Sunday, July 10, 2016

Post-Dallas Interviews With Lester Holt, Judy Woodruff and Wolf Blitzer

Before her speech in Philadelphia on Friday evening, Hillary Clinton sat down for interviews with Lester Holt, Judy Woodruff and Wolf Blitzer to discuss the police shootings in Dallas, the deaths of Alton Sterling and Philando Castile, and other news. Watch the full interviews below.
Hillary Clinton on Friday told NBC News' Lester Holt that the country needs to do more to address "implicit bias" and said she will take a look at her own campaign rhetoric following a string of high-profile shootings this week.

In an interview on MSNBC, Clinton said Americans "have to be honest, all of us, in facing implicit bias that all of us, unfortunately, may still have."

She called for a national conversation on race, as well as criminal justice reform, national guidelines for police use of force, and support for law enforcement personnel across the country.

PBS NewsHour transcript:
"I think we have got to listen to each other. We need a conversation. White people need to be listening to African-Americans about what it feels like to live with, you know, fear and anxiety, to be profiled, to worry about what will happen to their children when they go out to play or out on a date or go for a drive.
We have to listen to the fears of our police officers, who get up every day and do a dangerous job, like the police in Dallas who ran toward the shooting when it broke out after a peaceful protest.

I’m going to do everything I can in this campaign to try to find common ground, bring people together. And I have got some specific ideas about what we can do for criminal justice reform. We need national guidelines about the use of force, particularly lethal force.
We need to work with the 18,000 police departments in our country, some of whom are real models and others should be learning from about how they de-escalate tension, rather than turning a routine traffic stop into a killing.

And, of course, we need to investigate the implicit bias that, unfortunately, too many of us still have. And when it’s an implicit bias in a police officer, it can lead to an escalating situation."
Hillary Clinton on Friday called for the nation to come together in the aftermath of an ambush that killed five police officers in Dallas, Texas, warning that this "absolutely horrific event" — coupled with a series of recent shootings involving police officers — "should worry every single American."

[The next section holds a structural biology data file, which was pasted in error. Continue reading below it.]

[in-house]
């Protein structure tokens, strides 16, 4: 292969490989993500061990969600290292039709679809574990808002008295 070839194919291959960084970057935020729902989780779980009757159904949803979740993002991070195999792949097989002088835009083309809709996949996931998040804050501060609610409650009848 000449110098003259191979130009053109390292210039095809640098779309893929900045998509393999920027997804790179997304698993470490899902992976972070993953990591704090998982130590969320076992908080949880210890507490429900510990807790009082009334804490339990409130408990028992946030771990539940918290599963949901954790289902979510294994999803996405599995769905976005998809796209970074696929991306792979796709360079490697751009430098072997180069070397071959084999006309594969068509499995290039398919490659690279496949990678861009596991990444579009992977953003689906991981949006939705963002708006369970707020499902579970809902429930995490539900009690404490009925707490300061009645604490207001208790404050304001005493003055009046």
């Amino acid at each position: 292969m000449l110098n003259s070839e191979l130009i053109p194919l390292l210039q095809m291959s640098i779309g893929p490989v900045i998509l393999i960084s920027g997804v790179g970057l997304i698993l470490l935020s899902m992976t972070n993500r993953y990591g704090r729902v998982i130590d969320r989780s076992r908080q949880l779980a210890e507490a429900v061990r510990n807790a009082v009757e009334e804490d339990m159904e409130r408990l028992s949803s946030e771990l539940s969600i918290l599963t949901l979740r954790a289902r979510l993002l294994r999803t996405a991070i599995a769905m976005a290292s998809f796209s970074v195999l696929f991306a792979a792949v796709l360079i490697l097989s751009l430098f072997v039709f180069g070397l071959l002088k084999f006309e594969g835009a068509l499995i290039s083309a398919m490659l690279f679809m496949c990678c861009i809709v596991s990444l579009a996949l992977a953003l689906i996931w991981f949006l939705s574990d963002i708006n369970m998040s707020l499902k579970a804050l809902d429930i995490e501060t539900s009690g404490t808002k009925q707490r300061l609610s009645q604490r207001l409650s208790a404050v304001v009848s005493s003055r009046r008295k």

"This is the kind of call to action, and as president, I would implement the very comprehensive set of proposals that I've been making for more than a year," Clinton said in an interview with CNN's Wolf Blitzer. "We must do more to have national guidelines about the use of force by police, especially deadly force."
Clinton also called on communities across the country to show more "respect" to the police, as she paid tribute to the officers who risked and lost their lives in Dallas.
"Look at what happened in Dallas. Those police officers were protecting a peaceful protest ... that is a hallmark of America," she said. "And when the shooting started and everyone else was fleeing, the police were moving toward danger."
But Clinton also warned that there was a "terrible disconnect" between police officers and the people they are meant to protect. She explicitly stated that some African-Americans are dying as a result of "systemic" and "implicit bias."
"Too many African-Americans shave been killed in encounters with police over matters that should not have led to that action being taken," she said.
Clinton called on white Americans to put themselves in the shoes of blacks "who fear every time their children go somewhere; who have to have the talk about how to really protect themselves when they're the ones who should be expecting protection from encounters with the police."
"I'm going to be talking to white people -- I think we're the ones who have to have to start listening to the legitimate cries that are coming from our African-American fellow citizens," she said.


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  2. People have the mistaken view that HRC used her private server for ALL communications as SoS.

    I wish HRC would address this by saying, for classified information,

    "My policy was to use only approved, secure State Dept channels for classified information.
    My private email was only used for routine personal and unclassified communication.
    The idea that I routinely sent classified material using my personal email is not true and has been misreported repeatedly."